On 21st February 2017, the Bishop of St Albans, the Rt Revd Alan Smith, asked a question he had tabled to Government about levels of air pollution in cities. The Parliamentary Under-Secretary of State for DEFRA, Lord Gardiner of Kimble, responded and the follow-up questions of other Peers are also included below.
The Lord Bishop of St Albans To ask Her Majesty’s Government, in the light of the issuing by the European Commission of a final warning to the United Kingdom for failing to address repeated breaches of air pollution limits for nitrogen dioxide, what action they are planning to take to deal with levels of air pollution in cities.
Lord Gardiner of Kimble: My Lords, on the question of a scrappage scheme, we are obviously considering the steps needed following the High Court ruling on updated data emissions from diesel vehicles, but we think that the use of clean air zones is a more targeted and proportionate approach to dealing with emissions. Moreover, we are pressing on with plans in five cities and we are working with the Mayor of London. On the issue of a post-Brexit regime, all the regulations on this will come into our domestic law. The air quality regulations were made under the European Communities Act and so will be preserved via the great repeal Bill.
Lord Davies of Stamford (Lab): My Lords, if the Government have been so remiss in meeting their environmental responsibilities in the present circumstances —in which they face fines for non-compliance—what possible chance is there that our environment will be properly protected when that sanction no longer applies?
Lord Gardiner of Kimble: I would not seek to be partisan, but perhaps I should say to the noble Lord that the dash to diesel happened under his party’s regime. That is one reason why we are now having to resolve the problem. In fact, nitrogen dioxide levels went down by 4% between 2014 and 2015, and we are seeking to continue that. However, we are retrieving a situation that the noble Lord’s party assisted in the passage of.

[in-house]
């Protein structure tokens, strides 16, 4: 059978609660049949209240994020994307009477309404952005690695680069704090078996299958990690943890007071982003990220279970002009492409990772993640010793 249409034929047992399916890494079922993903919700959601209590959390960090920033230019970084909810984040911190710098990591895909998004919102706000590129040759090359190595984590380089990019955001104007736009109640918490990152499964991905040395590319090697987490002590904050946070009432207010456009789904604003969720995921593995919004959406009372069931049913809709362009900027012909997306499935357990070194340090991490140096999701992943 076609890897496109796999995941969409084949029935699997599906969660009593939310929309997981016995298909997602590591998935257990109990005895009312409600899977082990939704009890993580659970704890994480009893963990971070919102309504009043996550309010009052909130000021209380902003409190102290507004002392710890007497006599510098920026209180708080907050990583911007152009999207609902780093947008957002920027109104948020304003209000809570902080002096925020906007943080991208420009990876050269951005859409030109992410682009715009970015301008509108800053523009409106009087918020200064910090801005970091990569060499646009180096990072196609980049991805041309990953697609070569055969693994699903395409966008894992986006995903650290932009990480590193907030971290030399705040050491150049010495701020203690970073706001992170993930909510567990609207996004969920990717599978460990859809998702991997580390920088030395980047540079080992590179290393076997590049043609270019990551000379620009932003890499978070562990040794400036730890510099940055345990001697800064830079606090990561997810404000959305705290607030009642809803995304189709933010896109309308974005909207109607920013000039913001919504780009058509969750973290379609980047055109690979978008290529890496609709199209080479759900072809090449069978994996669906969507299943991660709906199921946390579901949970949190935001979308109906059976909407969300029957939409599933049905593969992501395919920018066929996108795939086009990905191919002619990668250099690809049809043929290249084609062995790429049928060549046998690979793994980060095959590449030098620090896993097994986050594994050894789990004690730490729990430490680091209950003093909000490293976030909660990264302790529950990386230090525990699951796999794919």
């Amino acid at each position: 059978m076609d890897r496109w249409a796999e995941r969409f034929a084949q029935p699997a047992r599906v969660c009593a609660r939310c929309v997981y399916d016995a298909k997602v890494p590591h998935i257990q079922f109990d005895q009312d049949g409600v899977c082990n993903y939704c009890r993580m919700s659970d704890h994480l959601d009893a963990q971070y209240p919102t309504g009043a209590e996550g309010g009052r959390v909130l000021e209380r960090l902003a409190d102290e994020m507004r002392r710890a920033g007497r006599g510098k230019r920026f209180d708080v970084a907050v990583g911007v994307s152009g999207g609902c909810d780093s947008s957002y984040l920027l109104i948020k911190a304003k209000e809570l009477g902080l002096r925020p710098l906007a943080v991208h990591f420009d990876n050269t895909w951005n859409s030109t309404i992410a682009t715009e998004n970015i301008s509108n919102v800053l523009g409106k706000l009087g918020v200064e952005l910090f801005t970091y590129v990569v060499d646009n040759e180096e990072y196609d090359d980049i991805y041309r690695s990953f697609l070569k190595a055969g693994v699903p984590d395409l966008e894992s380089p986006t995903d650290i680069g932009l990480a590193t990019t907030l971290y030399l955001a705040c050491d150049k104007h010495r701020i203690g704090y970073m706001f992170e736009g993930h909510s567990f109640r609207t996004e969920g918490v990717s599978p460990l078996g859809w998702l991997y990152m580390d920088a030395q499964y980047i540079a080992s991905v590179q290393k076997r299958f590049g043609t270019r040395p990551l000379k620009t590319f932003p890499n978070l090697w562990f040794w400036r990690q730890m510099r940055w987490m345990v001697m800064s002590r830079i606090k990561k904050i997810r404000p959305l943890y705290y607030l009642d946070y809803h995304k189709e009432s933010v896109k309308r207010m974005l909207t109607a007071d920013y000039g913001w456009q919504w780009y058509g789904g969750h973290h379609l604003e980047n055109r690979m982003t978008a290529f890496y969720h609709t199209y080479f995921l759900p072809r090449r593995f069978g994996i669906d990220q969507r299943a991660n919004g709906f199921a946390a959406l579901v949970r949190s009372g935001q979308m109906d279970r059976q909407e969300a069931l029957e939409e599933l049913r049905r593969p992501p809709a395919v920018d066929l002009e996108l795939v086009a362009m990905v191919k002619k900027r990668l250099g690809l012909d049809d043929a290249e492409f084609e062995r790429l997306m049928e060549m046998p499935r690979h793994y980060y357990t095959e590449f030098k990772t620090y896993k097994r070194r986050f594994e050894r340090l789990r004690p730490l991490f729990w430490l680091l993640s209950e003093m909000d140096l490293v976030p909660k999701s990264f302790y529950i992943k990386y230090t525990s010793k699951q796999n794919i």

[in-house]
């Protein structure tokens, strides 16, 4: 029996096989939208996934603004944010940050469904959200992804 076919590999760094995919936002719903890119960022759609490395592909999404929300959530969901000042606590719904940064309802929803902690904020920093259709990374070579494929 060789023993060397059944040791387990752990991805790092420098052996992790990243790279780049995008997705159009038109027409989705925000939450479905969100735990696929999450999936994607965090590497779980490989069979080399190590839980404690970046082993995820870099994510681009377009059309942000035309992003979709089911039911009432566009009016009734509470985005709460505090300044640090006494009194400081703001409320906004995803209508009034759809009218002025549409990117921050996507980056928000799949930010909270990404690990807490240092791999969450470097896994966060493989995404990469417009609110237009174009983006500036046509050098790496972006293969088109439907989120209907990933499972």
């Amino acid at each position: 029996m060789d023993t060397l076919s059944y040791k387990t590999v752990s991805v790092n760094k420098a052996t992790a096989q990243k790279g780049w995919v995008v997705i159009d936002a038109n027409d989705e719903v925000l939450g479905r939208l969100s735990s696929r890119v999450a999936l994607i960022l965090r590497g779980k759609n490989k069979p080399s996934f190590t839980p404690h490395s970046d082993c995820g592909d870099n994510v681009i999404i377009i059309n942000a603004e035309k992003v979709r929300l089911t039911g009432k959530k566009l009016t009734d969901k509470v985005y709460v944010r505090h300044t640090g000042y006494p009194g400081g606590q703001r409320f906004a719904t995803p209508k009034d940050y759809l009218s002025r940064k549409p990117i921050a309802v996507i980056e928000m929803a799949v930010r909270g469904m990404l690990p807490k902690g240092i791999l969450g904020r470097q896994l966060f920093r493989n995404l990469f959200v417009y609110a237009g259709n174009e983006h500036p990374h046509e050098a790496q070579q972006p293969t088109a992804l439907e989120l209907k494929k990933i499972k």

Baroness Parminter (LD): My Lords, can the Minister tell us exactly which towns and cities are being affected by the reasoned opinion of the European Commission?
Lord Gardiner of Kimble: My Lords, I have a list of 16 zones, while the five cities that we are working on as regards clean air zones are Birmingham, Leeds, Nottingham, Derby and Southampton. I should say that my honourable friend Therese Coffey has been discussing these matters with representatives from other cities because under the Transport Act 2000, local authorities can impose clean air zones if they so wish.
Lord Tebbit (Con): My Lords, did my noble friend hear the answers given by our noble friend Lord Ahmad concerning more cycling? Is he aware that sometimes it can take more than an hour to drive from Parliament Square to the Tower of London? That has been caused by the barricades that have been put up to assist cyclists, who also get in the way on the main carriageways.
A noble Lord: He should get on his bike.
Lord Tebbit: The noble Lord opposite speaks very impertinently to me and other people of my age, who would have grave difficulty cycling on the roads these days. However, a principal cause of the excess nitrogen dioxide in the air of Westminster and along the Embankment is those wretched barricades that were put up by the former mayor.
Lord Gardiner of Kimble: My Lords, I hope I can continue in the right vein by saying that I would advise that the Circle and District lines are a very good way to get from here to the Tower of London and that part of London. However, my noble friend makes the serious point that no one wants congestion. We obviously want to encourage cycling and I hope that once we have installed the facilities for cycling, this will provide an easier time for the very tolerant taxi drivers and the people who need to get about in vehicles, such as emergency vehicles. Like all these things, there is a balance to this and I hope we can get these cycling lanes in place and then ensure that London runs ever more smoothly.